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Int J Cancer. 2014 Oct 1;135(7):1673-86. doi: 10.1002/ijc.28813. Epub 2014 Mar 6.

Body mass index and risk of renal cell cancer: a dose-response meta-analysis of published cohort studies.

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1
Department of Pediatric Urology, Ningbo Women & Children's Hospital, Ningbo, Zhejiang, China.

Abstract

Obesity is accepted as one of the major risk factors for renal cell cancer (RCC). However, conflicting results persist for the pooled risks based on the results from case-control and cohort studies combined, and the exact shape of the dose-response relationship has not been clearly defined yet. To help elucidate the role of obesity, PubMed and Embase databases were searched for published cohort studies on associations between body mass index (BMI) and risk of RCC. Random-effects models and dose-response meta-analyses were used to pool study results. Subgroup analyses were conducted by the available characteristics of studies and participants. Cohort studies (21) with 15,144 cases and 9,080,052 participants were identified. Compared to normal weight, the pooled relative risks and the corresponding 95% confidence intervals of RCC were 1.28(1.24-1.33) for preobesity and 1.77(1.68-1.87) for obesity, respectively. A nonlinear dose-response relationship was also found for RCC risk with BMI (p = 0.000), and the risk increased by 4% for each 1 kg/m(2) increment in BMI. There was no significant between-study heterogeneity among studies (I(2) = 35.6% for preobesity and I(2) = 44.2% for obesity, respectively). Subgroup analysis showed a basically consistent result with the overall analysis. These results suggest that increased BMI are associated with increased risk of RCC both for men and women.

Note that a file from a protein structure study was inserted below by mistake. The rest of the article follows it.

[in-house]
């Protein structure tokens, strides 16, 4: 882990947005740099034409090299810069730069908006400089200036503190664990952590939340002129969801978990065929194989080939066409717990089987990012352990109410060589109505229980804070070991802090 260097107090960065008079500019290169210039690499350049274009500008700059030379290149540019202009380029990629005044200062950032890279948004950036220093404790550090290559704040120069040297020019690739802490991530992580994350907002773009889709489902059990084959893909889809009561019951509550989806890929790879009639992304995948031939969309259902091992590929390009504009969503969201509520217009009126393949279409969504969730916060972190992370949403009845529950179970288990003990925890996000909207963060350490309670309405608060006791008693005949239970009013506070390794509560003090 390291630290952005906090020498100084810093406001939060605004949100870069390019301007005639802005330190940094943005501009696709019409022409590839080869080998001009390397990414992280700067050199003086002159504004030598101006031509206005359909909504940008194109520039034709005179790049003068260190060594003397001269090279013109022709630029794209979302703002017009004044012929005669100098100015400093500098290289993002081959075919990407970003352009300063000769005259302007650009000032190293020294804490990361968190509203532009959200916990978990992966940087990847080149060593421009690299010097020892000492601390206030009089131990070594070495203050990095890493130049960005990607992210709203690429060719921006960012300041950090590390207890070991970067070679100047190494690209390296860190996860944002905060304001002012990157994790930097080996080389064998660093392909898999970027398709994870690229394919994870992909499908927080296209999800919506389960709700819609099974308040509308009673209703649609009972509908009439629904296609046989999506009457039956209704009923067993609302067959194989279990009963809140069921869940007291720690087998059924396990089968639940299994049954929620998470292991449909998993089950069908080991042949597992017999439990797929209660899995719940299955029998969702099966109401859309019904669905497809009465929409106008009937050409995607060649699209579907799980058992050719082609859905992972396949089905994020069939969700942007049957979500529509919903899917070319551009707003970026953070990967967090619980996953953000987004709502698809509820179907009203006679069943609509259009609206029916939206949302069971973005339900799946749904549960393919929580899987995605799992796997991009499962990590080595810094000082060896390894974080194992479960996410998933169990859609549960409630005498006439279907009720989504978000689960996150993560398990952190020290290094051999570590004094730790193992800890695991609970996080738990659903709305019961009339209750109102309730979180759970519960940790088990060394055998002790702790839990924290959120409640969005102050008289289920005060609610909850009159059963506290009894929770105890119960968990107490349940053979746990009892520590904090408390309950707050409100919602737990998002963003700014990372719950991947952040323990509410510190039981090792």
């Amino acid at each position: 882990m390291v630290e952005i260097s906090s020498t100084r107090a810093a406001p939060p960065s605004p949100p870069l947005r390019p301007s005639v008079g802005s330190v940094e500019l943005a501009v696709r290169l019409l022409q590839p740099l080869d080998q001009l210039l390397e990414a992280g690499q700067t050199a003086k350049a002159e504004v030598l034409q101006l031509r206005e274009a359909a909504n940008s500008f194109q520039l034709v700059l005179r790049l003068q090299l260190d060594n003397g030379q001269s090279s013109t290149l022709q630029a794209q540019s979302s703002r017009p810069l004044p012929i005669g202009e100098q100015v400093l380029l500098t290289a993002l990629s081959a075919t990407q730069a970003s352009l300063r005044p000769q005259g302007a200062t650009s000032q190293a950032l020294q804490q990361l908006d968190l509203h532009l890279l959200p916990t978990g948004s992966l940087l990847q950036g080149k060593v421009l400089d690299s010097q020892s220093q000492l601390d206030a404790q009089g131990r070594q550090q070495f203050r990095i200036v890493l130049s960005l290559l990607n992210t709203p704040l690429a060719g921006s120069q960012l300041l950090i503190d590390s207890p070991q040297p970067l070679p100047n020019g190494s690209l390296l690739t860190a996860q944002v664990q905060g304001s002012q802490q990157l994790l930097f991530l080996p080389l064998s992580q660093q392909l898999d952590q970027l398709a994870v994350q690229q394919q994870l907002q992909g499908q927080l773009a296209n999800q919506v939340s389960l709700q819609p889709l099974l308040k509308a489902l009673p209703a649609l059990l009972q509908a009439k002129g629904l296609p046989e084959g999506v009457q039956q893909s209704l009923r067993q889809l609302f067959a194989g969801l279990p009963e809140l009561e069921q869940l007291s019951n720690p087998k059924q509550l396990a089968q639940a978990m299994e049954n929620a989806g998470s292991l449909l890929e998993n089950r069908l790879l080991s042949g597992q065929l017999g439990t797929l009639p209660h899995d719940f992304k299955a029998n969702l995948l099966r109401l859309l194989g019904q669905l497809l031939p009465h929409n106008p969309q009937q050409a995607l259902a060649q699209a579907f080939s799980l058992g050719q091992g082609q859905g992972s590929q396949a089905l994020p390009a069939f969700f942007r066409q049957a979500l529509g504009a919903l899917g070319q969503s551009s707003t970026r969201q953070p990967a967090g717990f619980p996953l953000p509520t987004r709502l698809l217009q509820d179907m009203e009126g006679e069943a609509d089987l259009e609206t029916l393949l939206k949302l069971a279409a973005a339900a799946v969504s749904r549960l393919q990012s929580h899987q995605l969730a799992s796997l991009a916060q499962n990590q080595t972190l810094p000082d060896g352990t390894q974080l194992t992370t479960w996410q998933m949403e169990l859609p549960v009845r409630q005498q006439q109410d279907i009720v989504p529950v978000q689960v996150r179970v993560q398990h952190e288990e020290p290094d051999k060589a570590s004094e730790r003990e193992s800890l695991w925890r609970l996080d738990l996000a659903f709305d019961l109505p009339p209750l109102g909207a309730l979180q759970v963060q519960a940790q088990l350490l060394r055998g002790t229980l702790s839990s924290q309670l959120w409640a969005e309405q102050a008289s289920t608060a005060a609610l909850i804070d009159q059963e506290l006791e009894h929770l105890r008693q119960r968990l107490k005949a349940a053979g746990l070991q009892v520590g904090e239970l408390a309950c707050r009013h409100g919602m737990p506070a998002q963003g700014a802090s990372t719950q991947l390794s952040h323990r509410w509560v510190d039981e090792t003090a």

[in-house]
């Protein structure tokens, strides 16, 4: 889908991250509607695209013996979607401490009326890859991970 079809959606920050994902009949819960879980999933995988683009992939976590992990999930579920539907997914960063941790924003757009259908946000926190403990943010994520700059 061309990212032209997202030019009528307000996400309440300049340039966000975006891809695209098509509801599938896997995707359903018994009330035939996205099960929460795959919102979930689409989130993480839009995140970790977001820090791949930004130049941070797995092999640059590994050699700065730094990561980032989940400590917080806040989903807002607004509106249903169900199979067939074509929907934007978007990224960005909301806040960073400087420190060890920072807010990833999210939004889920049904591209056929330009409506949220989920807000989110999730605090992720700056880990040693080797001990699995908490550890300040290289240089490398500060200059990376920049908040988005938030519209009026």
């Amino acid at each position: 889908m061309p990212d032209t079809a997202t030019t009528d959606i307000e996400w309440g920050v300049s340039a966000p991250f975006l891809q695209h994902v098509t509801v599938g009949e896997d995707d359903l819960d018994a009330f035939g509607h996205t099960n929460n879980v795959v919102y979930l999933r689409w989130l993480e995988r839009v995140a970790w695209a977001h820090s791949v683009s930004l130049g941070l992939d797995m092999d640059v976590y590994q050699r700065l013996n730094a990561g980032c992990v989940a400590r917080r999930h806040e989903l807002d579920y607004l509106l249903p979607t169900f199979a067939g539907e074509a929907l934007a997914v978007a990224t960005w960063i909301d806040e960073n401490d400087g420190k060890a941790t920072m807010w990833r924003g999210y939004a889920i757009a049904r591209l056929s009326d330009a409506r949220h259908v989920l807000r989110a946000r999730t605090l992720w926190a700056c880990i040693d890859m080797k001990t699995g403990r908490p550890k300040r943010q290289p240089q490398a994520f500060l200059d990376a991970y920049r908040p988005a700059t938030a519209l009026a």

KEYWORDS:

body mass index; dose-response; meta-analysis; obesity; renal cell cancer

PMID:
24615287
DOI:
10.1002/ijc.28813
[Indexed for MEDLINE]
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